Most of the fuss you’ve heard this season regarding Sens prospects have been due to the team’s QMJHL crop. In particular, 2015 second rounder Filip Chlapik has all but reinvented his game this season. After committing to a strict offseason regimen for the first time in his career, Chlapik had a point streak of 21 games this season and currently sits 6th in league scoring with 44 points in 26 games.

A bunch of other things stand out. Firstly, Chlapik’s 10 points away from his disappointing 2015-16 totals in half as many games, and is currently above 5 shots a game — a mark higher than prime Mike Hoffman and Francis Perron in the QMJHL. Known as a goal scorer in his rookie season that led to his high draft choice, Chlapik has been balanced at even-strength (25) and on the powerplay (19). Sens management weren’t happy at all with him at development camp, but they must love the way he’s responded this season. I’m excited to see him in Belleville next year as I’d be shocked if he wasn’t given a contract. He’ll also be at the World Juniors, playing for the Czech Republic.

Cody Donaghey, trailed to Chlapik’s Islanders in the offseason, hasn’t been a slouch either. The throw-in in the Phaneuf trade, Donaghey ranks fourth among QMJHL D in points and has an evenly split 15 PPP to go along with his 14 EV points to bring his total to just above a point-per-game pace. Donaghey is an overager so he’s expected to dominate if he has any hope of making the pro transition, and is already signed to an ELC for next season. He may join Jaros and Summers on a completely revamped Belleville D corps next season.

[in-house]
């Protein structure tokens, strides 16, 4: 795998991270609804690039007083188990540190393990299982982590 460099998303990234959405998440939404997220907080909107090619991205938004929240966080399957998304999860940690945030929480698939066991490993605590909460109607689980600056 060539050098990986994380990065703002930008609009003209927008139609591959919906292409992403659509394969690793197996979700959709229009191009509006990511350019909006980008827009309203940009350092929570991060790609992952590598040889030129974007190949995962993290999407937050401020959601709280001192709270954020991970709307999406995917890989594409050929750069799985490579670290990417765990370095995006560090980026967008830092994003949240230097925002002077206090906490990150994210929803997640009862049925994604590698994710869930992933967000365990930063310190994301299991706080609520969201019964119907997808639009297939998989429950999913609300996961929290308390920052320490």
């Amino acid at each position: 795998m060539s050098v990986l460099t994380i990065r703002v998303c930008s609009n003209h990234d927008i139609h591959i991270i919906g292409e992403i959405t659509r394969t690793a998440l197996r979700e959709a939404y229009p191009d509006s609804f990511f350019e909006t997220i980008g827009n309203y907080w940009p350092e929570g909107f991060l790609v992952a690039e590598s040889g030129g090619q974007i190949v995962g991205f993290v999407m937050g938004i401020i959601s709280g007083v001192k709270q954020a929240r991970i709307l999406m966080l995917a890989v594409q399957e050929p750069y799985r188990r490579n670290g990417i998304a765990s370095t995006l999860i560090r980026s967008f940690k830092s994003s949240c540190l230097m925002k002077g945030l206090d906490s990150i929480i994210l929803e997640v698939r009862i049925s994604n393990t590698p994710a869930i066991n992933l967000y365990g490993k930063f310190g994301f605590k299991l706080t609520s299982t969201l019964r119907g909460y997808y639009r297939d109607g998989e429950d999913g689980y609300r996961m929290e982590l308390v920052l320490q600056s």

Last but not least is the Sens unequivocal top prospect, Thomas Chabot. After being yanked around a bit by Ottawa at the pro level, Chabot has 17 points in 12 games for the streaking Sea Dogs and has three goals this season: 1) improve his defensive game while putting up a great PPG total, 2) win a medal for Team Canada as one of their top returning players at the World Juniors, 3) take the Sea Dogs to the Memorial Cup. He was good enough to be one of the team’s seven defencemen out of training camp this season, so if Chabot gets anywhere close to accomplishing his goals, look for him to play regular minutes in 2017-18.

Sens Links

  • Three game recaps, staring with last night’s history-making win for Erik Karlsson’s Sens against the Sharks [Silver Seven, SensChirp, Ottawa Citizen]